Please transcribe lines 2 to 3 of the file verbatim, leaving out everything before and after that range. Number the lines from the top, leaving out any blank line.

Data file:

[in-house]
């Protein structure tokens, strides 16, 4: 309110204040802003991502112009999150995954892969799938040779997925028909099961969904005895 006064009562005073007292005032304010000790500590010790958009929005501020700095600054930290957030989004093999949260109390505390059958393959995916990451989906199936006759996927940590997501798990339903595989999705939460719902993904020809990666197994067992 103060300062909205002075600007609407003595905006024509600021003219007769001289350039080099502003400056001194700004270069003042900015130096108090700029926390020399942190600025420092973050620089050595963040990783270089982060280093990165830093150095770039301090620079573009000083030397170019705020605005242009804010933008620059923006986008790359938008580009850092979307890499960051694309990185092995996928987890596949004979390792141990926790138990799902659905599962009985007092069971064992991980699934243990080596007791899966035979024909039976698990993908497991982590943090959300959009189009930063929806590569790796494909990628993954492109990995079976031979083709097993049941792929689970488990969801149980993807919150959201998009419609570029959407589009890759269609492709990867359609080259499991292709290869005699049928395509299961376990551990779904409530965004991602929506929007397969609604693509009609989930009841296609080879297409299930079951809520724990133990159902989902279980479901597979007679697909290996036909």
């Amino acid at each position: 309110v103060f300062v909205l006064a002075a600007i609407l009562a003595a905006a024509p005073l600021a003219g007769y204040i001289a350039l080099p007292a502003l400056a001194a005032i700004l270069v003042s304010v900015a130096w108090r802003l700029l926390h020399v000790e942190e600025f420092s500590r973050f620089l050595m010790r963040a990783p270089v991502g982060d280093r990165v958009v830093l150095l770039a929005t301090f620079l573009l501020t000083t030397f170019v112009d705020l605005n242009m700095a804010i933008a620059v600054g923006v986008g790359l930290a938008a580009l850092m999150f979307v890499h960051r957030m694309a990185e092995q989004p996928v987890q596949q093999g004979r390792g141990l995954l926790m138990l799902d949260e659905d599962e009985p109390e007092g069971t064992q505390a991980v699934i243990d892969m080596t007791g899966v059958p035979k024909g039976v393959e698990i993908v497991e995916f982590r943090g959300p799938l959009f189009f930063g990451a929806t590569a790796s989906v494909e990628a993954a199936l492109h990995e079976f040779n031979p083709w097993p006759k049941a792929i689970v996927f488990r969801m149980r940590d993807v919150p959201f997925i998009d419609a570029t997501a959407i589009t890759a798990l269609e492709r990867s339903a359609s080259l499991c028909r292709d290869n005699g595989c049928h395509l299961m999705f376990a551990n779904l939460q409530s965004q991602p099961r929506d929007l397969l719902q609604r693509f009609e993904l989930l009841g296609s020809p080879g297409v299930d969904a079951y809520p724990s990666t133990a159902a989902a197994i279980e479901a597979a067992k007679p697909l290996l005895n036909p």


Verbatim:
């Protein structure tokens, strides 16, 4: 309110204040802003991502112009999150995954892969799938040779997925028909099961969904005895 006064009562005073007292005032304010000790500590010790958009929005501020700095600054930290957030989004093999949260109390505390059958393959995916990451989906199936006759996927940590997501798990339903595989999705939460719902993904020809990666197994067992 103060300062909205002075600007609407003595905006024509600021003219007769001289350039080099502003400056001194700004270069003042900015130096108090700029926390020399942190600025420092973050620089050595963040990783270089982060280093990165830093150095770039301090620079573009000083030397170019705020605005242009804010933008620059923006986008790359938008580009850092979307890499960051694309990185092995996928987890596949004979390792141990926790138990799902659905599962009985007092069971064992991980699934243990080596007791899966035979024909039976698990993908497991982590943090959300959009189009930063929806590569790796494909990628993954492109990995079976031979083709097993049941792929689970488990969801149980993807919150959201998009419609570029959407589009890759269609492709990867359609080259499991292709290869005699049928395509299961376990551990779904409530965004991602929506929007397969609604693509009609989930009841296609080879297409299930079951809520724990133990159902989902279980479901597979007679697909290996036909």
């Amino acid at each position: 309110v103060f300062v909205l006064a002075a600007i609407l009562a003595a905006a024509p005073l600021a003219g007769y204040i001289a350039l080099p007292a502003l400056a001194a005032i700004l270069v003042s304010v900015a130096w108090r802003l700029l926390h020399v000790e942190e600025f420092s500590r973050f620089l050595m010790r963040a990783p270089v991502g982060d280093r990165v958009v830093l150095l770039a929005t301090f620079l573009l501020t000083t030397f170019v112009d705020l605005n242009m700095a804010i933008a620059v600054g923006v986008g790359l930290a938008a580009l850092m999150f979307v890499h960051r957030m694309a990185e092995q989004p996928v987890q596949q093999g004979r390792g141990l995954l926790m138990l799902d949260e659905d599962e009985p109390e007092g069971t064992q505390a991980v699934i243990d892969m080596t007791g899966v059958p035979k024909g039976v393959e698990i993908v497991e995916f982590r943090g959300p799938l959009f189009f930063g990451a929806t590569a790796s989906v494909e990628a993954a199936l492109h990995e079976f040779n031979p083709w097993p006759k049941a792929i689970v996927f488990r969801m149980r940590d993807v919150p959201f997925i998009d419609a570029t997501a959407i589009t890759a798990l269609e492709r990867s339903a359609s080259l499991c028909r292709d290869n005699g595989c049928h395509l299961m999705f376990a551990n779904l939460q409530s965004q991602p099961r929506d929007l397969l719902q609604r693509f009609e993904l989930l009841g296609s020809p080879g297409v299930d969904a079951y809520p724990s990666t133990a159902a989902a197994i279980e479901a597979a067992k007679p697909l290996l005895n036909p």